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Nationals 9-4 over Reds: Doug Fister gets grounders, Nats rally vs Johnny Cueto

The first two runs the Washington Nationals scored were the result of errors. The Nats got to Cincinnati Reds' right-hander Johnny Cueto in the sixth though, and they were first team this season to score more than two runs off the 27-year-old Reds' ace.

Tommy Gilligan-USA TODAY Sports

Cincinnati Reds' starter Johnny Cueto entered last night's game in the nation's capital with a 1.25 ERA, 18 walks (2.25 BB/9) and 76 Ks (9.50 K/9) in nine starts and 72 IP.

After 5 1/3 IP in Washington, over which he struck out six and gave up six hits and eight runs, six earned, the 27-year-old right-hander's ERA was up to 1.86 on the year and his four-game winning streak had been snapped.

"He can reach back for 97 when he wants to and pitches at 90-93 with all of his pitches for strikes." - Matt Williams on Reds' RHP Johnny Cueto

The Nationals scored two unearned runs in the bottom of the third when Nats' starter Doug Fister reached on an error by Reds' first baseman Todd Frazier and scored from first on a throwing error by third baseman Ramon Santiago on a Denard Span bunt. Span took two bases when Santiago rushed and sailed the throw to first after fielding the dribbler. Anthony Rendon's sac fly to center brought Span in from third for the second run.

In the sixth, the Nationals sent seven batters to the plate against Cueto, who let six of the seven reach base on singles or HBPs with Jayson Werth and Tyler Moore driving in one run each with their hits and Danny Espinosa doubling in two more on what ended up being the Reds' starter's final pitch of the night.

• Cueto's line: 5.1 IP, 6 H, 8 R, 6 ER, 0 BB, 6 Ks, 94 P, 55 S, 6/3 GO/FO.

The two runners Cueto left on scored when Span doubled for his fourth hit in four at bats with two down and Reds' lefty Sean Marshall on the mound.

Nationals' manager Matt Williams said that his hitters beat a very good pitcher.

"All of his great stats coming in were evident tonight," the first-year skipper said. "He lost command a little bit late, but he can reach back for 97 when he wants to and pitches at 90-93 with all of his pitches for strikes. I think we took advantage of a couple of misplays early on and then got to him in the last inning. You just have to stick with it. That's the secret to this game. Cause you never know what can happen, and he's as advertised. He's throwing the ball really well."

Doug Fister gave up a run in the first when Todd Frazier drove Skip Schumaker in with an RBI single after the Reds' right fielder reached on a one-out double to center field.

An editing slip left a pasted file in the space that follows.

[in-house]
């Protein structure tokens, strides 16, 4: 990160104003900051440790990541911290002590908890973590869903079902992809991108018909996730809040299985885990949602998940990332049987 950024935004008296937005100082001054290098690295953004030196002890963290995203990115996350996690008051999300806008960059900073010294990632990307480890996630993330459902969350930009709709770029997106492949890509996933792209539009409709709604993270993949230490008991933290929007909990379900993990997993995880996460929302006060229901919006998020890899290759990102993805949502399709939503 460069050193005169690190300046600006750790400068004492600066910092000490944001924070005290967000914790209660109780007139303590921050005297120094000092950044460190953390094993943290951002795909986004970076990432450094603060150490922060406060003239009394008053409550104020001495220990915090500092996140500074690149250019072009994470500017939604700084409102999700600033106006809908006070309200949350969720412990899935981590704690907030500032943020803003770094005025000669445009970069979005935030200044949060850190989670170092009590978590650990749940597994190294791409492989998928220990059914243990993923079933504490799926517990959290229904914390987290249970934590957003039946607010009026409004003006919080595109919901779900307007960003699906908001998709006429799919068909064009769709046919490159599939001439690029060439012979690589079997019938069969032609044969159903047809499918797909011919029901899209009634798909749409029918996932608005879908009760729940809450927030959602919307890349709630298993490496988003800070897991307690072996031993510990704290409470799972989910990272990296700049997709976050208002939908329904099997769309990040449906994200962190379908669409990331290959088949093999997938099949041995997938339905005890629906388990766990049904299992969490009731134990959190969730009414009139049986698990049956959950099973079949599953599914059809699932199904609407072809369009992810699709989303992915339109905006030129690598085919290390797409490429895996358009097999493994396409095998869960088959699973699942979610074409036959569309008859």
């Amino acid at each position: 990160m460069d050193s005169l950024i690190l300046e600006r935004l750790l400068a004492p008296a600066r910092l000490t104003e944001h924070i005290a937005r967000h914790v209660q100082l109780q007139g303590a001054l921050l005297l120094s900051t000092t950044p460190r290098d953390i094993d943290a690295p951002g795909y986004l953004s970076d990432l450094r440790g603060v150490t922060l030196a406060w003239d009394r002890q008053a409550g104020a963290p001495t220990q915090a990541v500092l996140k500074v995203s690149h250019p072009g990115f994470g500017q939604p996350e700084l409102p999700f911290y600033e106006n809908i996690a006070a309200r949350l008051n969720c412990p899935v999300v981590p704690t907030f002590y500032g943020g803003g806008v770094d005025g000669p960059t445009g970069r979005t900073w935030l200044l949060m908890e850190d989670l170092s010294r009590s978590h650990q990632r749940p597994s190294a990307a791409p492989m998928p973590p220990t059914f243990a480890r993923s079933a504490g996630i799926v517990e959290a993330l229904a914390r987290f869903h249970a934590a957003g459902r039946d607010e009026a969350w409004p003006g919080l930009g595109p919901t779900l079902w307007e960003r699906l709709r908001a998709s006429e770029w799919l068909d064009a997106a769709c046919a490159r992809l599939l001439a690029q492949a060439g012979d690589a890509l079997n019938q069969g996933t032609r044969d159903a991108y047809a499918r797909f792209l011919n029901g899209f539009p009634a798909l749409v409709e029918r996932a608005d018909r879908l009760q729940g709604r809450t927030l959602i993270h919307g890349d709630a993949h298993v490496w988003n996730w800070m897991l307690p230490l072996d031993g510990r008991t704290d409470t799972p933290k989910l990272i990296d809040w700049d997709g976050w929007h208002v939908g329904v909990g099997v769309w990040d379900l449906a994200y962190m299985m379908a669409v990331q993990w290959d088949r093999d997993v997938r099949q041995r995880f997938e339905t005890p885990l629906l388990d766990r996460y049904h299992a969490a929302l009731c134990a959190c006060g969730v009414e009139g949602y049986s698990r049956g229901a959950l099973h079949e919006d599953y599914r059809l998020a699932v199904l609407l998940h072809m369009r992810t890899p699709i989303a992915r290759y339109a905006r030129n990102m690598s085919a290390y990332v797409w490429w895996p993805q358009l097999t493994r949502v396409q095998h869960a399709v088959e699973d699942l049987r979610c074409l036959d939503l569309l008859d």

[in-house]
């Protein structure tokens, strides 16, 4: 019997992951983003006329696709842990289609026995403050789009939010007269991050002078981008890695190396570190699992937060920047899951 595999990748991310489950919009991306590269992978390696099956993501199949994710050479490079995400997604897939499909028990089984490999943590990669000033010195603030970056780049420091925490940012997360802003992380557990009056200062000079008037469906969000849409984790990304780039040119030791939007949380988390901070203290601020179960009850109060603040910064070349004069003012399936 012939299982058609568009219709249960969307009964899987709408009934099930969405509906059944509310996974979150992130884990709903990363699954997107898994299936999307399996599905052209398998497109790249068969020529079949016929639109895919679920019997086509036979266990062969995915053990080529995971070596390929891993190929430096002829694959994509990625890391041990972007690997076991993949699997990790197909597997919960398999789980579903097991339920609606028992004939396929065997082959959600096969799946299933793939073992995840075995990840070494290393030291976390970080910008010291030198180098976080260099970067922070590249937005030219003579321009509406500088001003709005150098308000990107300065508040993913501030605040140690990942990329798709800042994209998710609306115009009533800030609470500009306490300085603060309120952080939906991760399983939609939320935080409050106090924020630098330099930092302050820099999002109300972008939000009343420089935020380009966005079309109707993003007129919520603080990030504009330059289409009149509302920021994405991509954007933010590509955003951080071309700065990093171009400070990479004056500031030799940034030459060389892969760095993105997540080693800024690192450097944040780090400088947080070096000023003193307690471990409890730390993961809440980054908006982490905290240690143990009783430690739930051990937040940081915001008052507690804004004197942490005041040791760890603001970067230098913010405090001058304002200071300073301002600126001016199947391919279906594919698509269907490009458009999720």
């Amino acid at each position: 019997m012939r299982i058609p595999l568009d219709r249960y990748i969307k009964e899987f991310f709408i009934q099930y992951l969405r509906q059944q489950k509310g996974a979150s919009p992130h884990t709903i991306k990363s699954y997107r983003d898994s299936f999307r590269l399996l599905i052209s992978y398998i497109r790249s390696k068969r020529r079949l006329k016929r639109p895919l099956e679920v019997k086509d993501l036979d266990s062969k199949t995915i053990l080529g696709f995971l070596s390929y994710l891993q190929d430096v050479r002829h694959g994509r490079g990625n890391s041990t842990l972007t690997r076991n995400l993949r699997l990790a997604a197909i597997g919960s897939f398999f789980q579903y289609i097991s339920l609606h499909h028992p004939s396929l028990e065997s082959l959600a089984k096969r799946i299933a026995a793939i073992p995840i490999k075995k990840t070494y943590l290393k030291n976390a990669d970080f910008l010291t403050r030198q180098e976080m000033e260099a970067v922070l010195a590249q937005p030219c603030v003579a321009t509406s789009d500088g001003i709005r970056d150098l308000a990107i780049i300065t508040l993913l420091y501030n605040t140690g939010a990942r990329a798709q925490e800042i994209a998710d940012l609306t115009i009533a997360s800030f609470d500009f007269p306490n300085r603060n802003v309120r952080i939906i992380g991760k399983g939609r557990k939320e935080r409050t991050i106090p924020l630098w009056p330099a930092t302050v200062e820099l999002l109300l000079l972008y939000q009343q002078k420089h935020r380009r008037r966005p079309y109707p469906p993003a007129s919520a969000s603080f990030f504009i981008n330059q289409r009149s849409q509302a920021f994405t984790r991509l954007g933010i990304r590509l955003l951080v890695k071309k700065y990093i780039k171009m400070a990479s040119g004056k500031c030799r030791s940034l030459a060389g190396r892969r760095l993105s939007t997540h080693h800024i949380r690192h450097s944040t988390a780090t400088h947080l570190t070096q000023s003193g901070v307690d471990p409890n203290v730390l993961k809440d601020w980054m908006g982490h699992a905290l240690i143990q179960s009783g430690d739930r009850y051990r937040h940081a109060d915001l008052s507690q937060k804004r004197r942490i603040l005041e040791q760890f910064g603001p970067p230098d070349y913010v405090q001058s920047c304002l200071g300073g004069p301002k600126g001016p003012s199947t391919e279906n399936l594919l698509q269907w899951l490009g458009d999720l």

"He works fast. He changes speeds. He's aggressive within the strike zone, lets his pitches work for him." - Matt Williams on Doug Fister

A throwing error by Danny Espinosa put runners on first and second, but Fister struck Chris Heisey out to end the threat and limit the damage. He then proceeded to retire 14 of the next 15 batters and 12 in a row between Ramon Santiago's one-out single in the second and Brandon Phillips' one-out single in the sixth. Fister stranded two at the end of a scoreless sixth, but the Reds scored a run on a sac fly by Billy Hamilton in the seventh.

Schumaker groundout out to end the seventh with the 12th groundout of the game for the Nats' 30-year-old right-hander, who earned his first win for Washington in his first start of the year in Nationals Park.

• Fister's Line: 7.0 IP, 6 H, 2 R, 2 ER, 1 BB, 5 Ks, 109 P, 72 S, 12/3 GO/FO.

"We pushed him a little bit tonight to get him through his last inning, but no issues," Williams said after Fister's third start since coming off a DL stint for a minor right lat strain. "He felt good tonight, so nothing lasting from the injury and I think he's well on his way to getting back into the swing of things. He pitched really well."

Both starters worked quickly and mowed hitters down at times.

Cueto retired seven Nationals in a row after Span's leadoff single in the first and eight straight after the back-to-back one-out errors in the third cost him two runs. Span's leadoff single in the sixth started the rally which ended Cueto's night.

Fister needed just 68 pitches in the first five innings, but he threw 20 in the sixth and 21 more in the seventh before he was done.

"He works fast," Williams said. "He changes speeds. He's aggressive within the strike zone, lets his pitches work for him. He's got great angle. We talked all spring and the beginning of the season about his angle and he's so tall and the ball kind of just fades out of the strike zone sometimes. But he's aggressive, he's not afraid to throw it in there, which is great."

Against Cueto, who started the game with a streak of 12 scoreless innings on the mound, the Nationals focused on finding the right pitch in the right spot since they knew the Reds' right-hander would be throwing strikes.

"He pounds the strike zone," Williams explained when asked about his hitters' approach.

"So you know he's not going to generally be all over the place, so you're going to get strikes to hit so you want to pick one. The problem is he throws many different miles an hour and all of his pitches for strikes. So, pick a side of the plate and be aggressive to that side of the plate was kind of the plan today. So, the guys did good, they played well."

The Nationals' 9-4 win set up today's rubber match at 4:05 pm EDT in the nation's capital.

Tanner Roark vs Alfredo Simon.

• We talked about Fister's start, the Nats vs Cueto, Span's big night and more on Nats Nightly:

New Baseball Podcasts with District Sports Page Nats Nightly on BlogTalkRadio